The image was of two young girls, who had barely escaped their teens, munching on doughnuts and nervously glancing at the camera, giggling occasionally, a strained smile bearing witness to the stress and anxiety of the moment.
As they scoffed their doughnuts like hungry children, I was reminded of just how young the girls were, just children, children who had not yet realised the depth of their plight, children for whom the gravity of the situation had not yet sunk in.
Melissa Reid, of Lenzie, and Michaella McCollum, from Northern Ireland, were this week, charged with trying to smuggle 24lbs of cocaine with a value of £1.5million, from Peru to Spain.
Both girls are now 20 years old and were arrested while attempting to board a flight from Lima to Madrid.
The Prosecutor's Office near Lima confirmed that, if found guilty, they would face a prison sentence of 15 years and not the seven years widely reported by the press.
It is anticipated that both girls will enter not guilty pleas and as a consequence, if bail is refused, will probably spend up to three years in a Peruvian prison, awaiting trial.
Peru, not Columbia, is now the world's biggest exporter of drugs, an industry the Peruvian Government has promised to close down.
Melissa and Michaella claim that they were forced, against their will, and with a gun pointed to their heads, to agree to smuggle the drugs by an organised crime gang.
The plausibility of the girls' defence and the voracity of their explanation is being publicly challenged.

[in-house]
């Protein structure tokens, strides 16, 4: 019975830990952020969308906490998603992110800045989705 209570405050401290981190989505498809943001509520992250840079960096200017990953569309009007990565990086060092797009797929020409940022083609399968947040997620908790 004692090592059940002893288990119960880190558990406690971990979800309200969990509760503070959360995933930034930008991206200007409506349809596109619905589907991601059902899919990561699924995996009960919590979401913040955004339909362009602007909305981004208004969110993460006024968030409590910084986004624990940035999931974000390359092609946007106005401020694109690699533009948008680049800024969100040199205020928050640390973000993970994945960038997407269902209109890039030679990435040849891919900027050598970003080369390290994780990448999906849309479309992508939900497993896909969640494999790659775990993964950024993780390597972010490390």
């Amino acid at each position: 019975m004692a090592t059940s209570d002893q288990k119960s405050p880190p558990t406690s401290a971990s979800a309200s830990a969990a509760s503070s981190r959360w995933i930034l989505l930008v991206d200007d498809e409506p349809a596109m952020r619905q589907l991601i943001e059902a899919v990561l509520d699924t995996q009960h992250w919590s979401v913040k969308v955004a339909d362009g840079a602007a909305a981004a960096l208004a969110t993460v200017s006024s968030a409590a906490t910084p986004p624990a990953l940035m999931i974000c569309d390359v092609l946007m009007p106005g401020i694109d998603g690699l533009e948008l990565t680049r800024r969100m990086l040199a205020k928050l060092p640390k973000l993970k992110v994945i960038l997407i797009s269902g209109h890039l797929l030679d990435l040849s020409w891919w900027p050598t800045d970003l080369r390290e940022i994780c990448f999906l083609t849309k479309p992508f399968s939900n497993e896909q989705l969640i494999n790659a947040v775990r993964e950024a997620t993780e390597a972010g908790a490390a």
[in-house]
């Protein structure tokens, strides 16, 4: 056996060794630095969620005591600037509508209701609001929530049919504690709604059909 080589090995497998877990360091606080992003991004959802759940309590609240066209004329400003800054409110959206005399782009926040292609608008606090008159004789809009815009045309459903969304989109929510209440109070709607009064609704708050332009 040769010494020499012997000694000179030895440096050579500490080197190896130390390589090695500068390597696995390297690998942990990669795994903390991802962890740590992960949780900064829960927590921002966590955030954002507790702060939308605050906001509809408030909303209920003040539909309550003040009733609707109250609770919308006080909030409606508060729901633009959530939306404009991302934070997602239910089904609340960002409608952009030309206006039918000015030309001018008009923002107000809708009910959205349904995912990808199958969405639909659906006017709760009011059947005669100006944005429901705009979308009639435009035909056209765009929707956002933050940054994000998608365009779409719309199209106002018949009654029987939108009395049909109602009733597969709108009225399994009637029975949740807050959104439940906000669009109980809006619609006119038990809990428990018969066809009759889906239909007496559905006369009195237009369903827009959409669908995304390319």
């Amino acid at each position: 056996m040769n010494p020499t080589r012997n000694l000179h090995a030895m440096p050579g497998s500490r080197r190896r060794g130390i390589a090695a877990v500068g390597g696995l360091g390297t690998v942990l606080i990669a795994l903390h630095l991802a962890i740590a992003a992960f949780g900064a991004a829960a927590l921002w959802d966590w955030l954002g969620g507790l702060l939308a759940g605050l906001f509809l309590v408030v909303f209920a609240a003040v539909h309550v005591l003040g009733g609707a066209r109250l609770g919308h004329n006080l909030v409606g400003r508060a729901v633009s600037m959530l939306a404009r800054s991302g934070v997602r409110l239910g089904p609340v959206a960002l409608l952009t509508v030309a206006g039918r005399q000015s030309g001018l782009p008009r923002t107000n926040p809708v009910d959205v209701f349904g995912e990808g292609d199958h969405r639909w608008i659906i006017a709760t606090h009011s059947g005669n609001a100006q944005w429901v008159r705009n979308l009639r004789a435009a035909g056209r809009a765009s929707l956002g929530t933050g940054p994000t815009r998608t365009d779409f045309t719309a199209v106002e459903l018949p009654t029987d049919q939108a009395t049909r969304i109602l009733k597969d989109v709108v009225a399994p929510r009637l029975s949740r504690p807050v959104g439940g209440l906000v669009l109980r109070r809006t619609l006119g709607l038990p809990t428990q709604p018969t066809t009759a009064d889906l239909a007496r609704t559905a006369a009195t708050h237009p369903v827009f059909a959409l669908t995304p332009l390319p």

Each day brings a fresh revelation. Revelations of alleged cocaine parties at their apartment, of photographs, allegedly taken in Peru, of the girls sunbathing with drinks, on the beach.
Perhaps most damaging, CCTV images of the girls in Lima walking and behaving normally, at a time when they specifically stated they were being held at gunpoint.
The girls are however, innocent. They remain innocent until proven otherwise by a court of law and we would do well not to draw conclusions without the benefit of the full facts.
The two girls were enjoying a working holiday on the Spanish island of Ibiza, an island which welcomes 2.5 million tourists each year, 700,000 British.
Ibiza is recognised as the "clubbing capital" of the world, the place which invented "the rave".
Its bars and cubs are open virtually all night and its liberal licensing laws underscore a culture of widespread drug use and seedy hedonism.
It is in this environment that many of our children aspire to be. It's an environment of permissiveness, of freedom, and many find it so compulsive, they harbour the ambition of living there.
For many, the process of turning fantasy into reality proves expensive, and living the dream remains the preserve of the few.
At home in Lenzie, Melissa's parents, William and Debra have the anguish of their daughter's plight etched upon their faces.
A lovely house in a lovely suburb, a nice normal family and now this.
How would any of us who are parents deal with this?
They have conducted themselves with dignity and candour and this week William conceded that the trip to Peru will probably be the annual family holiday from now on.
It is natural that our children look at us and see the past, and that we look upon them as the future, yet our hopes for our children must continue to outweigh our fears.
A TRIAL will determine whether Melissa did anying wrong. William and Debra didn't, yet their love for their daughter remains unqualified.
Melissa's pain remains their pain for as long as it takes.
I look again, at the young girls munching doughnuts, and find it hard to contemplate how one action, one moment, has the ability to cause life to be altered so fundamentally.
It leaves us to reflect upon the fragility of our own lives, those moments which forever change direction, and define our future.
The joys of Melissa's childhood remain secret to William and Debra... their fears must remain so too.